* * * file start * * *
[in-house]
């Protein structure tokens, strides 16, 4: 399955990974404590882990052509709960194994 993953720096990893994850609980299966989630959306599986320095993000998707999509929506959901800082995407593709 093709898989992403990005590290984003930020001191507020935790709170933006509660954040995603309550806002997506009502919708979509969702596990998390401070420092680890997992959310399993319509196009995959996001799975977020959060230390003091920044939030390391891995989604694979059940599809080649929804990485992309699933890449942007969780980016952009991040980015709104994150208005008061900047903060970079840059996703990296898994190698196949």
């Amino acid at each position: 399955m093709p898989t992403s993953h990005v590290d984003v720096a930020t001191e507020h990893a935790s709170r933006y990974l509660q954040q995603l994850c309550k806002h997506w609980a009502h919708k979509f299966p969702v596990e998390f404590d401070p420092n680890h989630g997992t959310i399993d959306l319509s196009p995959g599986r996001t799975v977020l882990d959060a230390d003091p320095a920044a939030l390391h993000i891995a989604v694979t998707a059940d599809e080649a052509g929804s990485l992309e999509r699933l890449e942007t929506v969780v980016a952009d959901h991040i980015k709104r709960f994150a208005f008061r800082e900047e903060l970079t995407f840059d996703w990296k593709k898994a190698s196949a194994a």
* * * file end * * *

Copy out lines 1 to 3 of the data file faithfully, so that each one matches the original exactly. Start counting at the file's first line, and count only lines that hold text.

[in-house]
């Protein structure tokens, strides 16, 4: 399955990974404590882990052509709960194994 993953720096990893994850609980299966989630959306599986320095993000998707999509929506959901800082995407593709 093709898989992403990005590290984003930020001191507020935790709170933006509660954040995603309550806002997506009502919708979509969702596990998390401070420092680890997992959310399993319509196009995959996001799975977020959060230390003091920044939030390391891995989604694979059940599809080649929804990485992309699933890449942007969780980016952009991040980015709104994150208005008061900047903060970079840059996703990296898994190698196949």
């Amino acid at each position: 399955m093709p898989t992403s993953h990005v590290d984003v720096a930020t001191e507020h990893a935790s709170r933006y990974l509660q954040q995603l994850c309550k806002h997506w609980a009502h919708k979509f299966p969702v596990e998390f404590d401070p420092n680890h989630g997992t959310i399993d959306l319509s196009p995959g599986r996001t799975v977020l882990d959060a230390d003091p320095a920044a939030l390391h993000i891995a989604v694979t998707a059940d599809e080649a052509g929804s990485l992309e999509r699933l890449e942007t929506v969780v980016a952009d959901h991040i980015k709104r709960f994150a208005f008061r800082e900047e903060l970079t995407f840059d996703w990296k593709k898994a190698s196949a194994a």